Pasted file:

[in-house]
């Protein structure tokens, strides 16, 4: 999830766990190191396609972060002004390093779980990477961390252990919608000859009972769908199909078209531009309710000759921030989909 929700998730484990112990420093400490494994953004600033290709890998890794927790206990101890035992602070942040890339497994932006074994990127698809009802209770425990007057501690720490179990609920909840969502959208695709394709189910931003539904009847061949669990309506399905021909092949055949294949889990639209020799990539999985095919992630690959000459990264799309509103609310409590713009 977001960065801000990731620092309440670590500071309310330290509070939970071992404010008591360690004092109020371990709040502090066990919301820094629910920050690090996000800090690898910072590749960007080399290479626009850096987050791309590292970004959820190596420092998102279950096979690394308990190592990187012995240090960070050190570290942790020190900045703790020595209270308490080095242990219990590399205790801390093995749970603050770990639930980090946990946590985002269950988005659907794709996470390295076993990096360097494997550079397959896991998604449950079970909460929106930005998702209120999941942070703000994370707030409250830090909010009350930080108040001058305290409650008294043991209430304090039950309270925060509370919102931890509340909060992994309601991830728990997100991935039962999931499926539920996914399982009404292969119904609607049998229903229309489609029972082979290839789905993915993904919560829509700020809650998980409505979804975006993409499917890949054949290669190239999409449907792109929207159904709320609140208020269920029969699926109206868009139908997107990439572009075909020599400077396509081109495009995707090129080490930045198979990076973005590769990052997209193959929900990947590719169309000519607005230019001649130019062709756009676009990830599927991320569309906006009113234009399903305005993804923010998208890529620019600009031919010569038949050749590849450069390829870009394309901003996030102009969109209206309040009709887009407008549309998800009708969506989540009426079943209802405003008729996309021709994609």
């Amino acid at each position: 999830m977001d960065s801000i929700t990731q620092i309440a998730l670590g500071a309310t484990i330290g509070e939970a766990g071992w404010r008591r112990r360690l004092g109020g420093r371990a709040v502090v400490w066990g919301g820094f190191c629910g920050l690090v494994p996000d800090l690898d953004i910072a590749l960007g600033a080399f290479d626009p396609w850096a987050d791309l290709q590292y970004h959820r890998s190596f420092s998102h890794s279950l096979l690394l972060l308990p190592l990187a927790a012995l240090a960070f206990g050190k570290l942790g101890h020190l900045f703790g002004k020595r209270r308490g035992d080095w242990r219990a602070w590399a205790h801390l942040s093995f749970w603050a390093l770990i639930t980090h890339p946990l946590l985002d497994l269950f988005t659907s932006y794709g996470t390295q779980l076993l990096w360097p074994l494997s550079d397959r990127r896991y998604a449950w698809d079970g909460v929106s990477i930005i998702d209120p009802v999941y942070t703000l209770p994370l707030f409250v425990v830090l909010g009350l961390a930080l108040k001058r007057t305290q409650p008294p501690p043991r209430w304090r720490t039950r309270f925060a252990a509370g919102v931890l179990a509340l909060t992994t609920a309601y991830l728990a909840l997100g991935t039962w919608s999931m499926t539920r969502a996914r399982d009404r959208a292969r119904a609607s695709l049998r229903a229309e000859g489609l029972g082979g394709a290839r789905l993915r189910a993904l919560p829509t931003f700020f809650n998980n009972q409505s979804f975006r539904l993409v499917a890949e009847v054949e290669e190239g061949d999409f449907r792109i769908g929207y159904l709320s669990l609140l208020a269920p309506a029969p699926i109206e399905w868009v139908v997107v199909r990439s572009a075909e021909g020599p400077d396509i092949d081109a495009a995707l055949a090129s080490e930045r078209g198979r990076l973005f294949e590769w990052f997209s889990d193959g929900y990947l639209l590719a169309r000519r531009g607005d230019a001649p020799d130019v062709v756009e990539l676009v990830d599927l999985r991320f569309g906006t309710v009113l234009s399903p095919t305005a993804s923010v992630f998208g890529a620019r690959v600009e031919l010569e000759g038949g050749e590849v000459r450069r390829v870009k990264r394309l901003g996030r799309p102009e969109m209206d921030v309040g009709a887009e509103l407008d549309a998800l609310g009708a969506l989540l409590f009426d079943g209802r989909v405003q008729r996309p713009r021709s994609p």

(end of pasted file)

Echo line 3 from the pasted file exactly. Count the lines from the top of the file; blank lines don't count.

């Amino acid at each position: 999830m977001d960065s801000i929700t990731q620092i309440a998730l670590g500071a309310t484990i330290g509070e939970a766990g071992w404010r008591r112990r360690l004092g109020g420093r371990a709040v502090v400490w066990g919301g820094f190191c629910g920050l690090v494994p996000d800090l690898d953004i910072a590749l960007g600033a080399f290479d626009p396609w850096a987050d791309l290709q590292y970004h959820r890998s190596f420092s998102h890794s279950l096979l690394l972060l308990p190592l990187a927790a012995l240090a960070f206990g050190k570290l942790g101890h020190l900045f703790g002004k020595r209270r308490g035992d080095w242990r219990a602070w590399a205790h801390l942040s093995f749970w603050a390093l770990i639930t980090h890339p946990l946590l985002d497994l269950f988005t659907s932006y794709g996470t390295q779980l076993l990096w360097p074994l494997s550079d397959r990127r896991y998604a449950w698809d079970g909460v929106s990477i930005i998702d209120p009802v999941y942070t703000l209770p994370l707030f409250v425990v830090l909010g009350l961390a930080l108040k001058r007057t305290q409650p008294p501690p043991r209430w304090r720490t039950r309270f925060a252990a509370g919102v931890l179990a509340l909060t992994t609920a309601y991830l728990a909840l997100g991935t039962w919608s999931m499926t539920r969502a996914r399982d009404r959208a292969r119904a609607s695709l049998r229903a229309e000859g489609l029972g082979g394709a290839r789905l993915r189910a993904l919560p829509t931003f700020f809650n998980n009972q409505s979804f975006r539904l993409v499917a890949e009847v054949e290669e190239g061949d999409f449907r792109i769908g929207y159904l709320s669990l609140l208020a269920p309506a029969p699926i109206e399905w868009v139908v997107v199909r990439s572009a075909e021909g020599p400077d396509i092949d081109a495009a995707l055949a090129s080490e930045r078209g198979r990076l973005f294949e590769w990052f997209s889990d193959g929900y990947l639209l590719a169309r000519r531009g607005d230019a001649p020799d130019v062709v756009e990539l676009v990830d599927l999985r991320f569309g906006t309710v009113l234009s399903p095919t305005a993804s923010v992630f998208g890529a620019r690959v600009e031919l010569e000759g038949g050749e590849v000459r450069r390829v870009k990264r394309l901003g996030r799309p102009e969109m209206d921030v309040g009709a887009e509103l407008d549309a998800l609310g009708a969506l989540l409590f009426d079943g209802r989909v405003q008729r996309p713009r021709s994609p």